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"Dean accused Bush of taking 'enormous risks' by refusing to negotiate with North…
Questions for Howard Dean

Rich Lowry:

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"-- The U.N. Security Council in November 2002 unanimously passed Resolution 1441, giving Saddam Hussein 'a final opportunity to comply.' How do you interpret the phrase 'final opportunity'?

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"-- You say the United States shouldn't have fought the Iraq War because Saddam did not present 'an imminent threat' to the United States. Yet you supported wars in the 1990s in Bosnia and Kosovo. How exactly did Slobodan Milosevic pose an imminent threat to the United States?

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"-- You quit the Episcopal Church because you thought its position on a Burlington, Vt., bike path was 'not very Godlike.' What is God's position on bike paths? Scriptural references would be helpful.

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"-- You say that Republicans want to end public education. Education spending under Bush has increased 65 percent. How is that consistent with the alleged goal of ending public education?

"-- Did you have any fav…
Al Qaeda assination strategy moves to Saudi Arabia

NY Times:

"Islamic militants in Saudi Arabia with links to Al Qaeda appear to be making a concerted new effort to destabilize the Saudi government by assassinating top security officials, according to senior American officials.

"A series of assassination attempts in the last month, including a failed car bombing in the Saudi capital on Monday, have also included a previously undisclosed shooting in early December of Maj. Gen. Abdelaziz al-Huweirini. As the No. 3 official in Saudi Arabia's Interior Ministry, he is the kingdom's top counterterrorism official."

In the past few days two attempts have also been made on the life of Pakistan's president. In this case it appears that al Qaeda is targeting those who are responsible for fighting them. Tacticly the attacks make more sense than the random attacks on foreign compounds. So far they have not been successful. It is likely that such attacks will make those…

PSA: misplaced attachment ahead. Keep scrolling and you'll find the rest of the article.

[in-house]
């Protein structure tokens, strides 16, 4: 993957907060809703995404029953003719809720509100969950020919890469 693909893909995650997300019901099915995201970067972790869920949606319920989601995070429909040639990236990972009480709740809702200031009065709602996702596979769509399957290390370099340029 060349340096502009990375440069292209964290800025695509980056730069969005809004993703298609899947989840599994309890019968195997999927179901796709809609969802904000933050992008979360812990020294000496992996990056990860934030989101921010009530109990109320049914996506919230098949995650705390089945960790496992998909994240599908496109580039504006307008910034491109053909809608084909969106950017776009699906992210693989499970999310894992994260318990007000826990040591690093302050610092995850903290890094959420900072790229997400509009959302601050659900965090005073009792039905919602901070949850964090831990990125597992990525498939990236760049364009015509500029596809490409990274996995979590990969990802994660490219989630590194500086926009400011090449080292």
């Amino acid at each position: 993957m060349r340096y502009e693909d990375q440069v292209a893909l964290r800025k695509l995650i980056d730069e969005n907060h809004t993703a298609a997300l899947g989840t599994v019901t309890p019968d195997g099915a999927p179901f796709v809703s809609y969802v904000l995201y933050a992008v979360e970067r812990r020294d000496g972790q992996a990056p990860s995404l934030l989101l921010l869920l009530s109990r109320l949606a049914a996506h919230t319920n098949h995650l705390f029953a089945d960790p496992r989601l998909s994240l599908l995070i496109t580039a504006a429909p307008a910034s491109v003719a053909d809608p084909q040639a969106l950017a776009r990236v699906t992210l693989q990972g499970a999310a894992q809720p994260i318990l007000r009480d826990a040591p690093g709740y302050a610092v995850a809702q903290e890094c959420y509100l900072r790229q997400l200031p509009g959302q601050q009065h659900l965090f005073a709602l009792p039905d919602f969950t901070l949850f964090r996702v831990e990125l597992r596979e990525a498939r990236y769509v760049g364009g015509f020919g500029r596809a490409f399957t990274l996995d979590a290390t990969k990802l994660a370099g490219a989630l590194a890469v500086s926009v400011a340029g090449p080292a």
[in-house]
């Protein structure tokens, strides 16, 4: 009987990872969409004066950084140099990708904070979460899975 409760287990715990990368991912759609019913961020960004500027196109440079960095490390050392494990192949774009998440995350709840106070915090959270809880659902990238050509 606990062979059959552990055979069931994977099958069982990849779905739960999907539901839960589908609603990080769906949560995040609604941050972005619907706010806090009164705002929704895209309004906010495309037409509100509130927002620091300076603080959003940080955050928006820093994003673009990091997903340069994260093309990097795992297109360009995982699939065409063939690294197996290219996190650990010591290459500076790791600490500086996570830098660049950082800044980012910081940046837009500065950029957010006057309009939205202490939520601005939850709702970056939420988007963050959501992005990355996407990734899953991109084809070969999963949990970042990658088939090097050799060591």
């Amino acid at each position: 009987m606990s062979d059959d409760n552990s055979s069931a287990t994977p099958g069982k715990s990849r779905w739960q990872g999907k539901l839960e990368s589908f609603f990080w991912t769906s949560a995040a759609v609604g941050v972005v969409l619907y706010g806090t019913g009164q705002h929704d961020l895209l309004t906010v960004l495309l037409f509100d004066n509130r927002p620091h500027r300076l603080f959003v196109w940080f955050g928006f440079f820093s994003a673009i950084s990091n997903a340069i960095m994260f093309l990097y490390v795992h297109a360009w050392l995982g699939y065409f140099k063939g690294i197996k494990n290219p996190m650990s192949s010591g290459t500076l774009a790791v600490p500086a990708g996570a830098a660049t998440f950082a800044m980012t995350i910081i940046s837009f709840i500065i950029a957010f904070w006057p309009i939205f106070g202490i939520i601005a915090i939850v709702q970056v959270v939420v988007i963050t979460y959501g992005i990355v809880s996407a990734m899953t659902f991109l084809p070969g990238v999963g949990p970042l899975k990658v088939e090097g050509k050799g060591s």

Antiwar cowboyphobics

Mark Steyn:

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"...I could as easily have cited Sir Malcolm Rifkind or Sir Max Hastings, both broadly conservative types driven bonkers by their cowboyphobia.

" 'It is hard not to hate George Bush,' wrote Hastings the other day. 'His ignorance and conceit, his professed special relationship with God, invite revulsion. A few weeks ago, I heard a British diplomat observe sagely: `We must not demonise Rumsfeld and Wolfowitz.' Why not? The US defence secretary and his assistant have implemented coalition policy in Iraq in a fashion that makes Soviet behaviour in Afghanistan in the 1970s appear dextrous.'

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"The real story of this past year is not Saddam, but something deeper, symbolised by the bizarre persistence of the 'anti-war' movement even after the war was over. For a significant chunk of the British establishment and for most of the governing class on the Continent, if it's a choice between an America-led West o…
In France journalist are fired for telling the truth

International Herald Tribune:

"Alain Hertoghe believes that in covering the Iraq conflict, French newspapers recreated 'the war they would have liked to have seen.' That meant concentration on the Vietnams and Stalingrads that didn't take place, he said, and so many more accounts of U.S. difficulties rather than advances that it was 'impossible to understand how the Americans won.'

"For making assertions like these in a book called 'La Guerre à Outrances,' subtitled 'How the press disinformed us on Iraq' and published by Calmann Lévy, Hertoghe was fired this month from his post as deputy editor at the Web site of La Croix, a respected Roman Catholic daily newspaper.

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"Hertoghe's book covers the performance of four national newspapers and France's largest regional daily over a three-week period in March and April. It contends that the coverage was ideological, in line with t…
The right side of history, the wrong side of the border

A Canadian trapped in an American body:

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"Well, I am a recovering liberal, and Sept. 11 is my dry date.

"That morning, my leftist life flashed before my eyes. I remembered to my shame all of those 'Yankee, go homes' I had chanted as a Reagan-era peacenik. And rolling my eyes at the tacky teddy bear memorials at the Oklahoma City bombing and muttering, 'You would think a building never had blown up before.'